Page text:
Constraints inherent in lower cost, thinner audio system designs typically degrade the audio quality, but scalable audio tuning methods can overcome these limitations.
In today’s world, the market wants technology to be smaller, thinner, sleeker and still deliver great sound. As our devices have become smaller, so does the amount of space for audio hardware. In addition, the cost pressures on the product place additional pressure on the audio hardware to also reduce cost. Often this requires a lower cost, thinner audio system solution. These constraints will degrade the audio quality. However, this is where the solutions offering optimized signal chains come into play, building on scalable audio tuning methods that can improve the audio performance of any device.
What is an audio signal chain and how does it work?
An audio signal chain is the path the audio input signal takes through the electronics and processing software to output. An example of this is a television. The program source is received by the television hardware and the video and audio signals are separated into two paths. The audio is first processed by a decoder. This is typically a large digital signal processor (DSP) to decode the audio from the format it was recorded in, into an audio stream that can be used by the specific product. If the sound will only be rendered (output) through the two speakers on the TV, then the DSP will need to process (down sample) any multichannel signals into just stereo. If the audio is to be rendered to a soundbar that is connected to the TV, then the signal will need to be down sampled to the correct number of channels for that soundbar (soundbars can be from two to ten channel devices).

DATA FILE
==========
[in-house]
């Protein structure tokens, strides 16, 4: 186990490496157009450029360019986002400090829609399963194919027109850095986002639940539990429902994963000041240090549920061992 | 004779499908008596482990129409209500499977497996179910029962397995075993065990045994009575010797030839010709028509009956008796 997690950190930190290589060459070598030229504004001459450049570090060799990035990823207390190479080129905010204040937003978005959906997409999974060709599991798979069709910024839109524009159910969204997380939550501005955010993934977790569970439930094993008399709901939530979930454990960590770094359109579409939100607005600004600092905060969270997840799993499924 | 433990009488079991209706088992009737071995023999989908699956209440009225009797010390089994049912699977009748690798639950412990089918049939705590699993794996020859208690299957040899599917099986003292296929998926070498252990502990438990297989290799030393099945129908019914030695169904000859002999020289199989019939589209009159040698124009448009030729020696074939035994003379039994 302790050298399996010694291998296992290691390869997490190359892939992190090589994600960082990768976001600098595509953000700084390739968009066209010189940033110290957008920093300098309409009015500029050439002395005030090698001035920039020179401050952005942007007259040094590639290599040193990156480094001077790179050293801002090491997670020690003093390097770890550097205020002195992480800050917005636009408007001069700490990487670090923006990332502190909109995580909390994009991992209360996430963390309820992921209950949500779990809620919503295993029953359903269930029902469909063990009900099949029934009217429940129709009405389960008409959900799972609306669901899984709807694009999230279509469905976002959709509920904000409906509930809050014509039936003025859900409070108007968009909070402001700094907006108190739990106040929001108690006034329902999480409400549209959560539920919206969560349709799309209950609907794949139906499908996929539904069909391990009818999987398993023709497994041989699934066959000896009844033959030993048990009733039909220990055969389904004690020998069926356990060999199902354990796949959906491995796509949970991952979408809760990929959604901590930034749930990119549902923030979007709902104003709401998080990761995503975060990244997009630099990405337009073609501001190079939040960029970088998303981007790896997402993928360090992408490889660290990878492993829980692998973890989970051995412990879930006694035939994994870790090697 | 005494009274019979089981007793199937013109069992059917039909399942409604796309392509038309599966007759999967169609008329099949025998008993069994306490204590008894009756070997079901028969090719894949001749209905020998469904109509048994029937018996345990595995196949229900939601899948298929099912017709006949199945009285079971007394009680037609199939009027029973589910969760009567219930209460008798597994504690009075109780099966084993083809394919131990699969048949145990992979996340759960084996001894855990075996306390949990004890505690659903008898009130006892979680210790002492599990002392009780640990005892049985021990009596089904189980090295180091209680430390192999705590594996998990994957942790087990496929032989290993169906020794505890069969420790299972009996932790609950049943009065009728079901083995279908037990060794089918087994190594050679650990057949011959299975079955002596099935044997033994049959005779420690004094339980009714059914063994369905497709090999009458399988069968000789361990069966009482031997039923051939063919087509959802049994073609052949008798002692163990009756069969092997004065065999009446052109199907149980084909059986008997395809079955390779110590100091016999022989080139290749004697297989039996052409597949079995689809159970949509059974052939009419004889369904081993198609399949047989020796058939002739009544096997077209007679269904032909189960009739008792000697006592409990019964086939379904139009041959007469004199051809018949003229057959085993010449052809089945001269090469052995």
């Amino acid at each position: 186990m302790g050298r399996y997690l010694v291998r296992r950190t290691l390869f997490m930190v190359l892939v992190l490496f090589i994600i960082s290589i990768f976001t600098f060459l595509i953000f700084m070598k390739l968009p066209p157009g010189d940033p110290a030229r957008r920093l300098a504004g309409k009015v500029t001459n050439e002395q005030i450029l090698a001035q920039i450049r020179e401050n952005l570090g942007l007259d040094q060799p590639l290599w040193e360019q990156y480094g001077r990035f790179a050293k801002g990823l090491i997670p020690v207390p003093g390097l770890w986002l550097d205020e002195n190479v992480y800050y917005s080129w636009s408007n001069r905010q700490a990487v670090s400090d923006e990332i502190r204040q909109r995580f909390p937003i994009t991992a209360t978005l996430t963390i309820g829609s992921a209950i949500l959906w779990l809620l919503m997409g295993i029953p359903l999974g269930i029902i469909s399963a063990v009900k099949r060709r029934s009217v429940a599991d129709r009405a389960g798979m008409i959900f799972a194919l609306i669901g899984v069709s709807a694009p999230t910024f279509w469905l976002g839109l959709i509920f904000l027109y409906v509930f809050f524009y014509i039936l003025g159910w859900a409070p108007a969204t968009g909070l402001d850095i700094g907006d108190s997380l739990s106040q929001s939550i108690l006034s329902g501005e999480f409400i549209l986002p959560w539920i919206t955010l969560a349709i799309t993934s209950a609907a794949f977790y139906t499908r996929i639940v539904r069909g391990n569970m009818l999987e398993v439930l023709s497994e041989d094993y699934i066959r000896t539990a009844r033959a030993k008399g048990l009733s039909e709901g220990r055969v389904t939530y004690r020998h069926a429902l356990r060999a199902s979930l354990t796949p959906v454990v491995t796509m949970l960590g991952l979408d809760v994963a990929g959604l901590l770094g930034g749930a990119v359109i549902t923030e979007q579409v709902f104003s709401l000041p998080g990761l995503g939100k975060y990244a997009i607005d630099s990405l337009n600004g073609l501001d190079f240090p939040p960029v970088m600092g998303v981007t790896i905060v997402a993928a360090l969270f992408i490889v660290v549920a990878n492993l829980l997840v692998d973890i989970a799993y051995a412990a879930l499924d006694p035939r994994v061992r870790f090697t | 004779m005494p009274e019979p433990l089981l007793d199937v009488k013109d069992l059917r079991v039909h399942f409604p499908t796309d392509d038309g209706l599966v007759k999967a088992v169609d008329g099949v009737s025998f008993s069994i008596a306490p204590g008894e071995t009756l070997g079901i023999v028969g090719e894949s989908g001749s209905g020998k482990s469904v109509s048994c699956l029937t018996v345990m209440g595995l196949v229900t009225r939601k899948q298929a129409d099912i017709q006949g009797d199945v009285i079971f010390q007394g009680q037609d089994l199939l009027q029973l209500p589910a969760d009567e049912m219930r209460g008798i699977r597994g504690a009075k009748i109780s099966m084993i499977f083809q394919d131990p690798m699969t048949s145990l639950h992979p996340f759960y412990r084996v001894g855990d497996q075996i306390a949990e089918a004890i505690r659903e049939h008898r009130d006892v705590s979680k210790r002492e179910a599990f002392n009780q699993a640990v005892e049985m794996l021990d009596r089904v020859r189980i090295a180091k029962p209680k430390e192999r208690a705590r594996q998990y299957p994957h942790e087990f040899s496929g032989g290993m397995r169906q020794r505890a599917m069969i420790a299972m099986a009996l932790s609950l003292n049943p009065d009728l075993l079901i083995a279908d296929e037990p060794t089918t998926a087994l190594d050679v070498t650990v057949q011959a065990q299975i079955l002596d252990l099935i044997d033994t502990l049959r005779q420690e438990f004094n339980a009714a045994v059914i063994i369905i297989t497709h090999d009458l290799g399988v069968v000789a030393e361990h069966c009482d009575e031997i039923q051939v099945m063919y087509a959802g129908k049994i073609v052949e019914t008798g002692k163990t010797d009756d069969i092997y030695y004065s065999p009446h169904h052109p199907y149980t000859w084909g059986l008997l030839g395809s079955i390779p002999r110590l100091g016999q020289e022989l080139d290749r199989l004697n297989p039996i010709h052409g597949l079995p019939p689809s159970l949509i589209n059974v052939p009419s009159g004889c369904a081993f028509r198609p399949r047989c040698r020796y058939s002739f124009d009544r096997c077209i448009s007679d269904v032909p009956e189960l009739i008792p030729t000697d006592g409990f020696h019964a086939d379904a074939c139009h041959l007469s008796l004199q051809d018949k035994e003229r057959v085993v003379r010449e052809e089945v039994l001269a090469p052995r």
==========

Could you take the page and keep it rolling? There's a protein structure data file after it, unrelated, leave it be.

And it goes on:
What are the challenges in optimizing signal chains?
Each audio system is unique to a specific product and each architecture has its own issues. Some of the issues that audio system architects deal with include output level, voice clarity, bass level and extension and high frequency directionality.
What is the solution?
With the rise of small portable products producing a booming bass and slimmer television systems, the need for advanced digital signal processing has increased. Tools like Harman Audio EFX that enable signal chain optimization utilize many audio algorithms, including smart bass, smart treble, voice enhancement, parametric equalizers, compressors and limiters. Using this type of tool, audio system architects can quickly design and test audio signal paths to produce the correct product audio “signature” in their DSP-based audio systems.
This article was originally published on Embedded.
About the Authors
Bruce Ryan started at Harman in 1999 and is an original member of the Home and Multi Media business unit, which developed the first Harman desktop, docking and portable Bluetooth speakers. Currently leading the Harman Embedded Audio Engineering group, Bruce and his team develop audio solutions for internal Harman products and external partners. He has a B.S. and M.S. in Mechanical Engineering from C.S.U.N. and an MBA from Pepperdine University.
Nikhil Rathod, Product Leader, at Harman Embedded Audio, is a hardware and software innovator committed to helping people realize the full potential of technology. He has over 12 years’ experience envisioning, developing, and managing mass-market technology solutions with a passion for defining viable solutions and exceptional user experiences. He has a master’s degree in Electrical Engineering from CSUN.